23 October 2008

Why companies need to rethink rebranding: Research International's new logo.


One of the most important things a global rebrand has to offer a company is the chance to both refocus organisational culture and change market perception.

The effort behind a brand rollout should be commensurate with both the quality of the strategy and the design output behind it, so when global research firm Research International (RI) recently launched a new logo and strapline, it again drew attention to these issues.

This is something I touched on when I looked at Australian supermarket giant Woolworths and the glacial speed of its recent rebranding effort (DIFFUSIONblog 7/9/08). While Woolworths might have some trouble convincing people the new logo looks like either an unpeeling apple or a man with upraised arms but the new RI's logo is so over rationalised as to strip it of any real meaning.

It's yet another example of both poorly differentiated design (think of a hundred other company logo designs that use interwining strands on a globe eg. News Limited), capitalised sans serif type all of it rendered in trusty blue and orange accompanied by an equally generic tagline. The problem with this kind of rebranding is that it challenges the authenticity of a company's brand meaning and restricts the effectiveness of the messages it creates to back rebranding efforts.

That RI even bothered to trademark its new 3I (Insight.Inspiration.Innovation.) sphere logo and strapline seems ironic when you consider, as one of the world's largest research companies, it has built a major value proposition around the kind of insight its research can provide on global brand strategy. From the new website they describe how they are:

Insightful: when a major brand wants to rethink the entire global brand marketing strategy, they come to RI. We've been tying consumer motivations and behaviors to the bottom line for major manufacturers for many years.

But they are so far from it. Even from the press release that accompanied last month's launch, goes on to both deconstruct the meaning of the sphere and then destroy it all in the same breadth:

All this is represented by Research International's new Global Innovation Sphere TM logo, which symbolizes RI's status as a trusted global advisor, particularly in the innovation research sector. It is comprised of three key components: the globe, the interweaving bands, and expanding arrows. The globe symbolizes Research International's belief in the power of global marketing as RI boasts one of the largest research networks in the world. The interweaving bands symbolize RI's belief in the power of teamwork and the sharing of knowledge around the world. It includes RI's dedication to working in tandem with its clients, advising them throughout their marketing processes. The arrows symbolize RI's commitment to growth through innovation for our client's biggest brands. Collectively, the new logo aptly portrays the company's mission and ongoing commitment to helping clients find innovative solutions to their business issues.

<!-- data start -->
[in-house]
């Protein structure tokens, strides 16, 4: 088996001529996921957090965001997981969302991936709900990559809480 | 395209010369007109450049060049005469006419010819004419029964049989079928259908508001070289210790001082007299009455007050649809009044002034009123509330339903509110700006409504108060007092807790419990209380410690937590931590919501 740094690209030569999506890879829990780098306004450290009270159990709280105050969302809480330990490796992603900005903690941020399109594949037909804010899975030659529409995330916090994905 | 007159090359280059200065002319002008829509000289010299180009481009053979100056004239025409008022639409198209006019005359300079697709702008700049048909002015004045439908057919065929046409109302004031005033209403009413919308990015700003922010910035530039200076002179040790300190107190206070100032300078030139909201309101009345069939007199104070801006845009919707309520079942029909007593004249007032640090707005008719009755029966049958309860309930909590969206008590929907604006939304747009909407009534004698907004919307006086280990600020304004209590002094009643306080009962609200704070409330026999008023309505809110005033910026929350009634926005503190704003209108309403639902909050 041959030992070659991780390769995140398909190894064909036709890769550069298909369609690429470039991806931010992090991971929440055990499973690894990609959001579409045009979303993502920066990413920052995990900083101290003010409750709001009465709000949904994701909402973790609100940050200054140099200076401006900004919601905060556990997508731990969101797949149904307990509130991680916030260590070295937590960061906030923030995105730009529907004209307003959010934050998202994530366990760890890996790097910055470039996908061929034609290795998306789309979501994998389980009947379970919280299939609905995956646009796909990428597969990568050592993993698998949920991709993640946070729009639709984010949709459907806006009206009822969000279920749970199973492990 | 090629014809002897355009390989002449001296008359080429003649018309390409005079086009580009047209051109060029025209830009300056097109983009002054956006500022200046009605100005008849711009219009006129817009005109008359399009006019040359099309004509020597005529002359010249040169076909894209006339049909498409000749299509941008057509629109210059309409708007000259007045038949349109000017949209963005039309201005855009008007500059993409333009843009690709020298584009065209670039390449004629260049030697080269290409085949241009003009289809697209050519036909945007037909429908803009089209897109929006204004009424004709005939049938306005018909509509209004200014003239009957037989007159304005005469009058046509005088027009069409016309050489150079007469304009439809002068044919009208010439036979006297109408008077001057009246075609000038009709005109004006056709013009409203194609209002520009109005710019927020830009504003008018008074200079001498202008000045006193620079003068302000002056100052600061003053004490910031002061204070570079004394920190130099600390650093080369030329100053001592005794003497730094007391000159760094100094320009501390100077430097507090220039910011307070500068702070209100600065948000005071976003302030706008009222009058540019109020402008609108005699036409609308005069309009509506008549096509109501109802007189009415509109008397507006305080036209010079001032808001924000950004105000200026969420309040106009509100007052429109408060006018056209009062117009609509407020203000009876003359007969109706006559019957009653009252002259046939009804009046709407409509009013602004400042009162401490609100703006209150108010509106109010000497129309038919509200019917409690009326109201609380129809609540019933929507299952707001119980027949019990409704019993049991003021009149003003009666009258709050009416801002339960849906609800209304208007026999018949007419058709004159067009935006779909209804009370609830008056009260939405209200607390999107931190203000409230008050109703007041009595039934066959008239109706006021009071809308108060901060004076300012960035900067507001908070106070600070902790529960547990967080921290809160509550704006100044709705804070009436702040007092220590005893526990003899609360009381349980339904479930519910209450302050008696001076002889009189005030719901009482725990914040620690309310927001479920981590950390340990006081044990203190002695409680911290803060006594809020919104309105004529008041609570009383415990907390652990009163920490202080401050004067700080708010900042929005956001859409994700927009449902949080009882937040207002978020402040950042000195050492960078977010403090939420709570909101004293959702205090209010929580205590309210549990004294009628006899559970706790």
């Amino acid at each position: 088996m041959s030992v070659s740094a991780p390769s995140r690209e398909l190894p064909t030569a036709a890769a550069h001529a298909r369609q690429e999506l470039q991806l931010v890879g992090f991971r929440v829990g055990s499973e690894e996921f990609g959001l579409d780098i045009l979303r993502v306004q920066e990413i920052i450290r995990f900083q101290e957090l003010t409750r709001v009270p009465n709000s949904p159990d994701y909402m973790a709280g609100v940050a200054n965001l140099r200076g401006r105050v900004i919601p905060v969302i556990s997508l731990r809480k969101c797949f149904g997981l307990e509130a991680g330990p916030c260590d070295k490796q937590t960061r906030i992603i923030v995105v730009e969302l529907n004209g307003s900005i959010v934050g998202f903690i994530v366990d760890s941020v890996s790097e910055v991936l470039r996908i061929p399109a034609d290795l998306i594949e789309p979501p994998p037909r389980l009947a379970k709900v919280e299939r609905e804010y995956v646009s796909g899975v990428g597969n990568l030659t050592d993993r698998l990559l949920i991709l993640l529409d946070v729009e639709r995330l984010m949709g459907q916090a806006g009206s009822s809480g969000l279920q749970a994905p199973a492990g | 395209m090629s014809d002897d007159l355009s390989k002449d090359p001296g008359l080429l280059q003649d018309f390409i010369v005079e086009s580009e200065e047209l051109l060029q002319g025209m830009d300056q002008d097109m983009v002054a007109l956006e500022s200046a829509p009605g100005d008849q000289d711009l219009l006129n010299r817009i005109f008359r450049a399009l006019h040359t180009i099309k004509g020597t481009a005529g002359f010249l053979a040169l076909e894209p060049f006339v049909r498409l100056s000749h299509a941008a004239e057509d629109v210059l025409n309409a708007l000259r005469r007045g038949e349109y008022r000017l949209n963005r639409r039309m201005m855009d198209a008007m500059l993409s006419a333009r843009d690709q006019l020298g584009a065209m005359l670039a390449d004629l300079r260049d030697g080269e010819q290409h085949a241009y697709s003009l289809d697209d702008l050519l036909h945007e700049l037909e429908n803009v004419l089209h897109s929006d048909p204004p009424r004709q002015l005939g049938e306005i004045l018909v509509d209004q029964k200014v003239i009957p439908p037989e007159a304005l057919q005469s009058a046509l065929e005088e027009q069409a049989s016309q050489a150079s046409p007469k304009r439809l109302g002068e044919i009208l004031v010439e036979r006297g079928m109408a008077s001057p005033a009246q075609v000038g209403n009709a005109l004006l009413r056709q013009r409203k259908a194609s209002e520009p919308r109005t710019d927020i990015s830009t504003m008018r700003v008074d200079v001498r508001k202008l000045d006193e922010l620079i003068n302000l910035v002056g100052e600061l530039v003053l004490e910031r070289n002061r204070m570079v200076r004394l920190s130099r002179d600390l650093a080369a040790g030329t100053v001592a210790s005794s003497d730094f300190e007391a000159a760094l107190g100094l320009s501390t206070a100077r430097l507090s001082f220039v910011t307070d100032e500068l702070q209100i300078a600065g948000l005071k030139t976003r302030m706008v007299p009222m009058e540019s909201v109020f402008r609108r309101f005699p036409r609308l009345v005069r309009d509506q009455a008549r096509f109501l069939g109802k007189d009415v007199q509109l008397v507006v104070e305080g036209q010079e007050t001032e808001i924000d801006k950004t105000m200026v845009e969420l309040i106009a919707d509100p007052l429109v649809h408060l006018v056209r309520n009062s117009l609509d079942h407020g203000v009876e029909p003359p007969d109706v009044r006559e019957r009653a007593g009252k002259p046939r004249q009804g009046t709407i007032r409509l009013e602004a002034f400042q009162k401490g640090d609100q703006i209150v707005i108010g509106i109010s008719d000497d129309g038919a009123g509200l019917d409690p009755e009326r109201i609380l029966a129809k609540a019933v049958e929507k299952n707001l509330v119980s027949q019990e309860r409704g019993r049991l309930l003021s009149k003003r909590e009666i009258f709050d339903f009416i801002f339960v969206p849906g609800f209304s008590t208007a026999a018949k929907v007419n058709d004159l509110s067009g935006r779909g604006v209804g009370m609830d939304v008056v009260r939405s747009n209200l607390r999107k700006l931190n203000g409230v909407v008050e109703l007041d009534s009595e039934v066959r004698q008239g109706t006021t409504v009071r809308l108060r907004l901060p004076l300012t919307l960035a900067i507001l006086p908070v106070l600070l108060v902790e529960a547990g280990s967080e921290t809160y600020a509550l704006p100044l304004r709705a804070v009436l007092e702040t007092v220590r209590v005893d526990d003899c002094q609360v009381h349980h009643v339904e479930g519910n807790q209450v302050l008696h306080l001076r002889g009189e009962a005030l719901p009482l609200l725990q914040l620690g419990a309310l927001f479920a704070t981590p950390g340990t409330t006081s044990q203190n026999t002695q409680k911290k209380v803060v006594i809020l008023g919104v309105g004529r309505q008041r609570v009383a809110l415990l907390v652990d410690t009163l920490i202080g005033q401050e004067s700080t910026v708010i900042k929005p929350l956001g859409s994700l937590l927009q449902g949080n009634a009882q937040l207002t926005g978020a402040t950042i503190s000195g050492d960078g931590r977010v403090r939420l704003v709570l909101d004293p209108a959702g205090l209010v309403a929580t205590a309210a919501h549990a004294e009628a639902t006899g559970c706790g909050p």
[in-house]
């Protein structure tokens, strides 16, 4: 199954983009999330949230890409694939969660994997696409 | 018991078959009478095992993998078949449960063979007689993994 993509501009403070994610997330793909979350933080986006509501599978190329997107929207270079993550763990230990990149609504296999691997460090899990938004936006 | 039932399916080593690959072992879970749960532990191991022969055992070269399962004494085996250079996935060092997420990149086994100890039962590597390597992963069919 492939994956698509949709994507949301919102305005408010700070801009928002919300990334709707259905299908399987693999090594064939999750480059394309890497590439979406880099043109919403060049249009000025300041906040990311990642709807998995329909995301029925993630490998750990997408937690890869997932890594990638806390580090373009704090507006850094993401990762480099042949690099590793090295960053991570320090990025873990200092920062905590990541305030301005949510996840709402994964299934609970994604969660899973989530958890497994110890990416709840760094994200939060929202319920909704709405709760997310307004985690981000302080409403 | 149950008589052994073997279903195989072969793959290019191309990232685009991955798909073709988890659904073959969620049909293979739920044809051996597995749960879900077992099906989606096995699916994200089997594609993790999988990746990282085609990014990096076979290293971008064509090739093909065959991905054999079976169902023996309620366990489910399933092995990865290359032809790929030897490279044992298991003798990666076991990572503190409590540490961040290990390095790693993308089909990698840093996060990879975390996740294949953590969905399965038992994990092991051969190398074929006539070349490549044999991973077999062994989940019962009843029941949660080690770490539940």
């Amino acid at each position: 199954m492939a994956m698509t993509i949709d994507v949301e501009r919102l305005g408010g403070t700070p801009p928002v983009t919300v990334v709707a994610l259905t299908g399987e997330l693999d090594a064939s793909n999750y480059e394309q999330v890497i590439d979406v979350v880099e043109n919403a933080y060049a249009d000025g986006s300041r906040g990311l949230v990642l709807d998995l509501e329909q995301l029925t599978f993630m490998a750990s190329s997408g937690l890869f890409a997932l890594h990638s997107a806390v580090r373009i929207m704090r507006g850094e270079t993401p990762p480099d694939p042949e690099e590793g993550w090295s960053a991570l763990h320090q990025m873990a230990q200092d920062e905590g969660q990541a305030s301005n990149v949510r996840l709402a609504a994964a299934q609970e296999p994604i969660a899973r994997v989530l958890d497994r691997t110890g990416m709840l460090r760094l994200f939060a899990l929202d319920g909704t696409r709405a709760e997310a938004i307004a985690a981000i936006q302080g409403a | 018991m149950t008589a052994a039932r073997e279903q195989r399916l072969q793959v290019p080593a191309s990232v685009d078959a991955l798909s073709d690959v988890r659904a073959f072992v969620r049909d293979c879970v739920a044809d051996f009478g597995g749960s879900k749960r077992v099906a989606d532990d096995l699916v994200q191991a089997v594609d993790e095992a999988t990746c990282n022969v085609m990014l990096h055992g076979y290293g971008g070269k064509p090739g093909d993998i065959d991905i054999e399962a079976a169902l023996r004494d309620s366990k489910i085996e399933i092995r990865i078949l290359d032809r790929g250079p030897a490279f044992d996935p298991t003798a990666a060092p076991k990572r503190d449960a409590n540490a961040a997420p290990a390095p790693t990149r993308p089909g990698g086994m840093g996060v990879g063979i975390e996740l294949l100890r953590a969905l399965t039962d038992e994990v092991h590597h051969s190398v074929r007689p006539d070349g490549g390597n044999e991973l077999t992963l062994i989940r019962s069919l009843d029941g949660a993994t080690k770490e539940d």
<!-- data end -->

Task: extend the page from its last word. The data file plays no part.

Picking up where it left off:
Design rationalisation is important and few companies bother to make it public as part of the rebranding process, instead relying on one liners and leaving their agencies and other interpreters to do the explaining. But I mean really, why write this stuff?

How many times can the word "innovation" or any of its derivations be used in a single paragraph? What are RI's proofs for its use of the 3Is? What kind of changes in client motivation and behaviour do they think this will create? Why are they any different to any other of its other competitors who all claim similar innovation in their research methodology, insight into their client's business and who can also provide similar inspiration from their research results?

More than ever companies need differentiated propositions and positioning supported by simple brand messages, distinctive logos and wordmarks that are not restrained by epistolary explanation and an anemic strapline.


Reblog this post [with Zemanta]